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The importance of taking care of the basketball

I know I said I wasn't going to be around much, but I really wanted to carve out a few minutes to highlight something for you.

Up until this point, the Cougs' offensive efficiency (what's that?) has been tied almost exclusively to how well they've shot the ball, which is really just an extension of whether Klay Thompson's is scoring efficiently. And, the reality is, if you shoot the ball well, you can survive turnovers -- something the Cougs proved against Mississippi Valley State, Nicholls State and (especially) San Diego.

Note: Average offensive efficiency is around 100; average eFG% (right now) is 48.7; average TO% (right now) is 21.1.

Opponent Off. Eff. eFG% TO%
Mississippi Valley State 128.6 51.6 24.6
Nicholls State 121.0 65.9 24.8
San Diego 137.6 73.2 25.1

But when you combine a lot of turnovers with a poor shooting night -- again, on this team, mostly due to whether Klay is up or down because he's by far the team's most prolific shooter -- you get what we got against Gonzaga and Kansas State:

Opponenent Off. Eff. eFG% TO%
Gonzaga 95.7 45.2 23.6
Kansas State 91.5 48.8 33.1(!)

This really makes a lot of common sense -- if you turn the ball over, there really is only one outcome to the possession: You don't even get to shoot and the team heads back the other way. It's a negative outcome every single time.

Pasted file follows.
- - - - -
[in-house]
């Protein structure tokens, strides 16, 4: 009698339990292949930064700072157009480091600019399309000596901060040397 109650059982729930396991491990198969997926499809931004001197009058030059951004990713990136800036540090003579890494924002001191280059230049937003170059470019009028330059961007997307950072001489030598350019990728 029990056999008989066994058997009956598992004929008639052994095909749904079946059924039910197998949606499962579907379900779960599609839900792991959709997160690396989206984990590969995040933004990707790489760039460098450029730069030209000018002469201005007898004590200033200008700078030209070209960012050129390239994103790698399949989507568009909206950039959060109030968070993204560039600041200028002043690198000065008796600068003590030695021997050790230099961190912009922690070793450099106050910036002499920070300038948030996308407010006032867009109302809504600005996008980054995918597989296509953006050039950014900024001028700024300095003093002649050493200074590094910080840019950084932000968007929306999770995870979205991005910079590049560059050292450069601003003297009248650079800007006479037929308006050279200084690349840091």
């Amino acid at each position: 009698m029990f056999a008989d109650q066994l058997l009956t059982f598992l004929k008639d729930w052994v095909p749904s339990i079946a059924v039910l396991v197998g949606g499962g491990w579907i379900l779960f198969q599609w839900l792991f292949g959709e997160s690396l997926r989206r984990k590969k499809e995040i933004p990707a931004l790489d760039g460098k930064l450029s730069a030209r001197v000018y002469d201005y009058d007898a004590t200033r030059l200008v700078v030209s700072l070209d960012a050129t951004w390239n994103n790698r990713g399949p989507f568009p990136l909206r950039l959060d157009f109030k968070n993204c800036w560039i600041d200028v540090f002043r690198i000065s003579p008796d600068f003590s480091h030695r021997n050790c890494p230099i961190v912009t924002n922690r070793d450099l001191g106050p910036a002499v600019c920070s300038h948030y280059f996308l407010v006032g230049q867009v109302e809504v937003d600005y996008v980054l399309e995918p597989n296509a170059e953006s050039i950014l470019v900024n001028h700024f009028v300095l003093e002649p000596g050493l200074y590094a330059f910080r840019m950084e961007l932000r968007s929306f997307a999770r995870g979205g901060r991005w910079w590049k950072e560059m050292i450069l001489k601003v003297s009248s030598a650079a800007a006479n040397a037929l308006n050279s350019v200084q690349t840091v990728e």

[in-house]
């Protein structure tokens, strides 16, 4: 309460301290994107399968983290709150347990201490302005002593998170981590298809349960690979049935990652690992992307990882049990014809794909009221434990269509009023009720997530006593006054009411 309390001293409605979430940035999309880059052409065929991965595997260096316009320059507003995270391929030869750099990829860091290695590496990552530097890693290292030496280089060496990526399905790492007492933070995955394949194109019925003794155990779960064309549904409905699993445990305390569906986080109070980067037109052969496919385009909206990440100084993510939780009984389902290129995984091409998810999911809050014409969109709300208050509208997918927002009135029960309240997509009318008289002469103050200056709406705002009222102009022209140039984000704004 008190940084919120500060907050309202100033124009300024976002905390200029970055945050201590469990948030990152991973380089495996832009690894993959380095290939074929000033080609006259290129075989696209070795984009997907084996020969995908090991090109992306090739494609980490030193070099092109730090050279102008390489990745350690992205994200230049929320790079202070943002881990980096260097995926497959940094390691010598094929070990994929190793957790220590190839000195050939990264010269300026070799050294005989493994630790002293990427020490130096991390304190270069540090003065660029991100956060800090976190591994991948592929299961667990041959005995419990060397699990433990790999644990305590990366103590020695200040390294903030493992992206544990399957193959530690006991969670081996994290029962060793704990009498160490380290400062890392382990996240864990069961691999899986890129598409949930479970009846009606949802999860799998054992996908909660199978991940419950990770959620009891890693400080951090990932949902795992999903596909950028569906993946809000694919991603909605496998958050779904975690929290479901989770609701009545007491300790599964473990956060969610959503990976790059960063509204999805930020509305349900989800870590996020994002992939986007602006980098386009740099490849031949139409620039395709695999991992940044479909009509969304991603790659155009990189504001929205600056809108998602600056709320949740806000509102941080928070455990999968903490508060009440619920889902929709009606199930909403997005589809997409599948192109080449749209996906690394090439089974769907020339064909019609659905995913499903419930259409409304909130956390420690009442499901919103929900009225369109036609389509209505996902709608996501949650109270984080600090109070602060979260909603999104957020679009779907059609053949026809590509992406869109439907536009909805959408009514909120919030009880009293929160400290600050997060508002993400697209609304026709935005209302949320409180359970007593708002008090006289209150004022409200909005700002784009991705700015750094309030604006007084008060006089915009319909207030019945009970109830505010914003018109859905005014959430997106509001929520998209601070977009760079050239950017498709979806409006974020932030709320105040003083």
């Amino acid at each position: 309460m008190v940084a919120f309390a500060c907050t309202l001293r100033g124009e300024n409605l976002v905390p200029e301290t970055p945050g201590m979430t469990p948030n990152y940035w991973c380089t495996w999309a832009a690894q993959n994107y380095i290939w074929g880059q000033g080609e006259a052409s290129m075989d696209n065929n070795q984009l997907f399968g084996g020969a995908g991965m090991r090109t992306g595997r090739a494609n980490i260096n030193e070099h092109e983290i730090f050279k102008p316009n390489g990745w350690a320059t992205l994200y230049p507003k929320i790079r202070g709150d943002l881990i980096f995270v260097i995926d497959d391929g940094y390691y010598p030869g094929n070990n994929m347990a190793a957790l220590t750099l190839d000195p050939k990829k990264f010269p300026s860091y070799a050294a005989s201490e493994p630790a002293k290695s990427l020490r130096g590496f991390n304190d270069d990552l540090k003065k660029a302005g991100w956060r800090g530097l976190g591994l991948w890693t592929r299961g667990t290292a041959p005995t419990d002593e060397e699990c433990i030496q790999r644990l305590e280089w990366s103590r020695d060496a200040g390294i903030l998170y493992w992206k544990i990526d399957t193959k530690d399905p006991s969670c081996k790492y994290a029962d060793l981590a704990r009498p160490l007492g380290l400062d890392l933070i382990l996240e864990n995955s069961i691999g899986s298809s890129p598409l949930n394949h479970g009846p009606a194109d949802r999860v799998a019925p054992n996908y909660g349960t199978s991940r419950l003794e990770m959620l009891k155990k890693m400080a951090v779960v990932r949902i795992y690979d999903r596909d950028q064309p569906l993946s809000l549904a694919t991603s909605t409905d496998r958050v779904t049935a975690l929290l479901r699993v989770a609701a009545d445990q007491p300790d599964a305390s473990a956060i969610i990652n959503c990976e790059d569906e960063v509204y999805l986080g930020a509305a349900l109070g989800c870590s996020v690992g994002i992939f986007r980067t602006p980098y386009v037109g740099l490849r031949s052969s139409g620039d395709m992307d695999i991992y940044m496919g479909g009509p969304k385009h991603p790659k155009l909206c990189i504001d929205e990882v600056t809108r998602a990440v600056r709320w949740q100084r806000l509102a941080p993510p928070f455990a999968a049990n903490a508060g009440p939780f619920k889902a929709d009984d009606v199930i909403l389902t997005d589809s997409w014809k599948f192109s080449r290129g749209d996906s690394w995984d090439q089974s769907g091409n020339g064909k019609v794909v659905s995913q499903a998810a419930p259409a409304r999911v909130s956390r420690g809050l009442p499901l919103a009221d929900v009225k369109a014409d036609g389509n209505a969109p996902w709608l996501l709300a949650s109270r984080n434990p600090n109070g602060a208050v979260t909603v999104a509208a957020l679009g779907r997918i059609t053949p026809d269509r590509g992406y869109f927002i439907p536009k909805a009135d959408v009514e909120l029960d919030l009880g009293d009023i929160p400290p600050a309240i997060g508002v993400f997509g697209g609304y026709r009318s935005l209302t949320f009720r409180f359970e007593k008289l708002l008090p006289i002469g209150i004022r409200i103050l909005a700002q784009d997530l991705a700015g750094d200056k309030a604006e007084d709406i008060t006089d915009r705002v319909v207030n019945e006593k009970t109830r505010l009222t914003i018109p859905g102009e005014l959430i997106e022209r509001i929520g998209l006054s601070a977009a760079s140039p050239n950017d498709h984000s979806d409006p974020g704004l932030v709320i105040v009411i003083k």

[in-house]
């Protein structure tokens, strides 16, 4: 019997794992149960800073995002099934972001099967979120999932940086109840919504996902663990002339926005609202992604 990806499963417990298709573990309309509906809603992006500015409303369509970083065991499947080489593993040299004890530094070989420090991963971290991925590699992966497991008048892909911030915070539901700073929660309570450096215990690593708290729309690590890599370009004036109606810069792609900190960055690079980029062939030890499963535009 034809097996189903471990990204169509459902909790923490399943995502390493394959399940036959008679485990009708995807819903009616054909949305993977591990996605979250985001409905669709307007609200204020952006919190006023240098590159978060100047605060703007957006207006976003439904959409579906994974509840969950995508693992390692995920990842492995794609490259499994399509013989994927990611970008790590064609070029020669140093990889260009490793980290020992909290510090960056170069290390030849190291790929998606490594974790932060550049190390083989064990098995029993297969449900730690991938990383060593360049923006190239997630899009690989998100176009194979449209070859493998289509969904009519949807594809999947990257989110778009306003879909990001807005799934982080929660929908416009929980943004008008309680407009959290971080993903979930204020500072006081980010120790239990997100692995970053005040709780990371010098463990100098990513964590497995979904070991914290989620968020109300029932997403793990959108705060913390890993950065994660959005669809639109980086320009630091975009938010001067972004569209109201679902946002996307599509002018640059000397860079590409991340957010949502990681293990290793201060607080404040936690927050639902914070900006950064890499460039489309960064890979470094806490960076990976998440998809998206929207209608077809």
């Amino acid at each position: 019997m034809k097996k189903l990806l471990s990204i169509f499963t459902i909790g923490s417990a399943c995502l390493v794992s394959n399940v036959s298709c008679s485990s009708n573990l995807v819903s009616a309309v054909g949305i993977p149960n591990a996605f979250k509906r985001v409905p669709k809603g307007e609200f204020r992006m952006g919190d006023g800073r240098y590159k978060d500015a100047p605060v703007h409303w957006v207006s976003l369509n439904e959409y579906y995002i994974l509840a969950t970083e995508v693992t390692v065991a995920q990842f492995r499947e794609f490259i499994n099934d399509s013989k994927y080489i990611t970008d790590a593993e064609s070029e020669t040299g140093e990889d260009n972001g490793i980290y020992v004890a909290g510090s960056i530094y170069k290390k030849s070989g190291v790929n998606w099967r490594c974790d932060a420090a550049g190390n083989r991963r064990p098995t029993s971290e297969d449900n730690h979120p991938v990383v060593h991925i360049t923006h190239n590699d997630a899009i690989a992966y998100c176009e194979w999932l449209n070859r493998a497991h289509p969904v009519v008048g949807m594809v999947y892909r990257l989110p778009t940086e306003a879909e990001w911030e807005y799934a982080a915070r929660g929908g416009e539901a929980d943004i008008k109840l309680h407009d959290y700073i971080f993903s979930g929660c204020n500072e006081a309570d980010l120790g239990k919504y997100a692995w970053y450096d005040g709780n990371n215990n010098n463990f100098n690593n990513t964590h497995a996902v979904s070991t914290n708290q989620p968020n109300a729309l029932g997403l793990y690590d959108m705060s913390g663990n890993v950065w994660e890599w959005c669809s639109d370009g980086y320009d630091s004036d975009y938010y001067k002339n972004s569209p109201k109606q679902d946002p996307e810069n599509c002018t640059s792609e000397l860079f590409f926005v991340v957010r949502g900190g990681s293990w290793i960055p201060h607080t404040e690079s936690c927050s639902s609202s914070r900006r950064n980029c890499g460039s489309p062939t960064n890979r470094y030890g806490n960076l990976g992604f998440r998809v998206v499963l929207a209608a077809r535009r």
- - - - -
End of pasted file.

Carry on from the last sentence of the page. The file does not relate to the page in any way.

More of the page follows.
However, by simply taking a shot, you have a number of potential positive outcomes: make, miss with an offensive rebound (something this team has proven it's prolific at) or a foul (another thing this team has proven prolific at). Taking care of the basketball isn't just one of those antiquated, trite coachisms; it really does help your offense out. (See Maryland, 2008-09.) Even if your team isn't particularly good at offensive rebounding or foul shooting, you can sometimes pick up points thanks to simple dumb luck where a rebound falls into your hands.

Which brings me to last night. Despite posting only a pedestrian 48.3 eFG% (due largely to 33 percent 3-point shooting), the Cougs were able to achieve a 112.7 offensive efficiency rating. That's not spectacular, but it's certainly good, and it all started with WSU only turning the ball over on 13.3 percent of its possessions. In fact, after turning the ball over six times in the first 13 minutes, the Cougs turned it over just four more times the rest of the game.

Here was the effect last night. The Cougs' offensive rebounding percentage -- the number of available offensive rebounds the Cougs came up with -- was 38.7. That's in the same ballpark as the Gonzaga and Kansas State games (39.5 and 35.3, respectively). The difference, of course, is that there were many more offensive rebound opportunities last night. Against KSU, they only came up with eight offensive rebounds. Last night, it was 16 -- the Cougs were able to extend eight more possessions by simply taking care of the ball. They converted all of those opportunities into eight second chance points, and while that might not seem like much, this was a 12-point game in the end. Those eight points mattered.

Klay didn't have his greatest night of the season against Idaho. And for once, it didn't destroy our offense. That is huge, and is going to be a key for this team going forward. They don't possess a lot of good shooters to drive the offense (something that probably drives Ken Bone batty, but that's a conversation for another day), so they've got to play to their strengths on offense -- getting offensive rebounds and getting to the free throw line -- which can only be done if they take care of the ball and get the ball on the rim as they did last night.